Plaintiffs' conspiracy theory, upon which they seek to predicate jurisdiction in conformance with their burden, posits that the hospital Defendants, acting through their individual physician "agents," as alleged by Plaintiffs, control several emergency medicine standard setting organizations, including ABEM, CORD, the American College of Emergency Physicians ("ACEP"), and the *234 Residency Review Committee for Emergency Medicine ("RRC-EM"), and acting through these organizations, agreed to close the ABEM practice track, thereby excluding competitor non-ABEM certified emergency physicians from the market. This conspiracy, according to Plaintiffs, among the hospital Defendants, ABEM, CORD, and the other emergency medicine organizations, ACEP, the Society for Academic Emergency Medicine ("SAEM"), the University Association for Emergency Medicine ("UA/EM"), the Society for Teachers of Emergency Medicine ("STEM"), the Association of Academic Chairs in Emergency Medicine ("AACEM"), the American Medical Association's ("AMA") Section on Emergency Medicine, and the RRC-EM, also involved an agreement not to permit any alternative routes to attain ABEM certification, required that all directors, faculty, and attending physicians in emergency medicine be ABEM certified, and promoted ABEM certification as the sole standard of competency for emergency department physicians. Plaintiffs' Memorandum of Law at V-8 - V-59.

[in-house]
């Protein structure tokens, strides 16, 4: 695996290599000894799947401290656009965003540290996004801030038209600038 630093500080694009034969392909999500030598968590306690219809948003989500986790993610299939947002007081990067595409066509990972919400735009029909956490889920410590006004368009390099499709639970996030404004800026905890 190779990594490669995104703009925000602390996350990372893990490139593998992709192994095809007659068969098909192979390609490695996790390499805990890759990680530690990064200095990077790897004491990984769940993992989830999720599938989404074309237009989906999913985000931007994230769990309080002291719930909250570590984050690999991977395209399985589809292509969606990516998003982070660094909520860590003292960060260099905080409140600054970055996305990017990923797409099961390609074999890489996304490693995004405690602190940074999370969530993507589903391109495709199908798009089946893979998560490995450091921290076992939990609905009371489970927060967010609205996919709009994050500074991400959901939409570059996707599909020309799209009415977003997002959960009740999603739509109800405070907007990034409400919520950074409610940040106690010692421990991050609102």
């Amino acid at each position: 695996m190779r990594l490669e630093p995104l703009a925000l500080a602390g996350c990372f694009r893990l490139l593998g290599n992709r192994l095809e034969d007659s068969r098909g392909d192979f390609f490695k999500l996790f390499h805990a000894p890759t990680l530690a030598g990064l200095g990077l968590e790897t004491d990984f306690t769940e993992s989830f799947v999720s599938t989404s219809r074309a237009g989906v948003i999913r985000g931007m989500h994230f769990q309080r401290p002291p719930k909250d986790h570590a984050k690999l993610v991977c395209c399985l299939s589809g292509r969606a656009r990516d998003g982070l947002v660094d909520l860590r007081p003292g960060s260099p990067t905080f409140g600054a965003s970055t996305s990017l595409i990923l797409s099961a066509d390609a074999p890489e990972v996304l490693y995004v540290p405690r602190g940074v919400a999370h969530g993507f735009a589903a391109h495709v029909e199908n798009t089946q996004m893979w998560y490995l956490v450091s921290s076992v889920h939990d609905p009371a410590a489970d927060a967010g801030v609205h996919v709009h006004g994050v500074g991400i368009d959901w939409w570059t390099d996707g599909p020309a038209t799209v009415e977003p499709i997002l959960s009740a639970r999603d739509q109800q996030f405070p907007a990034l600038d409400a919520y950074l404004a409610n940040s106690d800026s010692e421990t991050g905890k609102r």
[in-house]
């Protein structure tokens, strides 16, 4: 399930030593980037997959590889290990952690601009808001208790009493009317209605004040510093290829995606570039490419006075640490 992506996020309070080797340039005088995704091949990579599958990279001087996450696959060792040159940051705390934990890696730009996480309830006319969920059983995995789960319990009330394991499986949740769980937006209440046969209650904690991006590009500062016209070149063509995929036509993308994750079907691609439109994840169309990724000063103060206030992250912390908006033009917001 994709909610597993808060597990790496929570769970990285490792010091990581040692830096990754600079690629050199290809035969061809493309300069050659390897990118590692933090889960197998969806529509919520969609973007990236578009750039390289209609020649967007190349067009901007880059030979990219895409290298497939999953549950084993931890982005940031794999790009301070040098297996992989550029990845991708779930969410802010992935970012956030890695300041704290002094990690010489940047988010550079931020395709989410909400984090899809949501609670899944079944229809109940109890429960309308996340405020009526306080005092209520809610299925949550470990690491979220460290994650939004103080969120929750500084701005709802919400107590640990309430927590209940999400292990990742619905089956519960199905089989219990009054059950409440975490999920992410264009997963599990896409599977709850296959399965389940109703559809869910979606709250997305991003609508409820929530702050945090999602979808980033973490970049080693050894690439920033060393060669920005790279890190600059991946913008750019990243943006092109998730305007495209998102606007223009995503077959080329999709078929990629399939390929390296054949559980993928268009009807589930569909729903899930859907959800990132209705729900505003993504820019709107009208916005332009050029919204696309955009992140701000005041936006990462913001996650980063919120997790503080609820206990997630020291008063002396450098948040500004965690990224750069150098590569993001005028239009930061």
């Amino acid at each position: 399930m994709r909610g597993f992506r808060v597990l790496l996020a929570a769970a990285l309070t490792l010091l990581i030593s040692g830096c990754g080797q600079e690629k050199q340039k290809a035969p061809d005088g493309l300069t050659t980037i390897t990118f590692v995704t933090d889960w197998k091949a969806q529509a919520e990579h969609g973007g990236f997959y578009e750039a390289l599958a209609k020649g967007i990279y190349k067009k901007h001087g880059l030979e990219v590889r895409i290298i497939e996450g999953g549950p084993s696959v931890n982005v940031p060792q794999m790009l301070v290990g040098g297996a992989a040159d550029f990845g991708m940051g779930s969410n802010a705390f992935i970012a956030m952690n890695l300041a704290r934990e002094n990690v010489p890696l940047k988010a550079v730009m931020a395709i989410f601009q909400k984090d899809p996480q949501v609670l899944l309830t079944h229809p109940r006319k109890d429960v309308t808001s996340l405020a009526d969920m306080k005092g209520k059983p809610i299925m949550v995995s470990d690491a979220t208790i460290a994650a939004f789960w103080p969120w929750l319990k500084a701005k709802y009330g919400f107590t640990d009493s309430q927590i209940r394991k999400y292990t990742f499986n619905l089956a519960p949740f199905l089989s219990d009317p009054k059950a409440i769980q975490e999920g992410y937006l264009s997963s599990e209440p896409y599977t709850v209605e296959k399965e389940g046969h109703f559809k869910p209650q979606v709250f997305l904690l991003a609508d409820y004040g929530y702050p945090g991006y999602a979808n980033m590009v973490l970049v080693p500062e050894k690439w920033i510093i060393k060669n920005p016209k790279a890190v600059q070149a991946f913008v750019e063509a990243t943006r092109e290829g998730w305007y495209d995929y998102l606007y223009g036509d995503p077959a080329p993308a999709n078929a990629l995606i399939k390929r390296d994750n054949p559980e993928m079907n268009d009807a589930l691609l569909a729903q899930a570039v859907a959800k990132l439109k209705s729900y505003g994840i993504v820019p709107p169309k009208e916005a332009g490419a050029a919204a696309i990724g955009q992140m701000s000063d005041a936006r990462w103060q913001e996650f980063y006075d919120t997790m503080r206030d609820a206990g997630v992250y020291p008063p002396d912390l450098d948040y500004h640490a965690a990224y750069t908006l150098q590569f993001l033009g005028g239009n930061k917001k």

According to Plaintiffs, the conspiracy involves an agreement among ABEM, CORD, and the hospital Defendants which included the elimination of the practice track by ABEM, the rejection by various professional organizations of "alternative pathways" to residency programs to attain ABEM certification, RRC-EM's setting of special requirements including ABEM certification for faculty in emergency medicine residency programs, ACEP and ABEM's encouragement of hospitals to hire ABEM certified emergency physicians, and the refusal of each hospital Defendant to hire emergency physicians who are not ABEM certified or eligible. Plaintiffs' Memorandum of Law at V-8 - V-11; V-102 - V-103.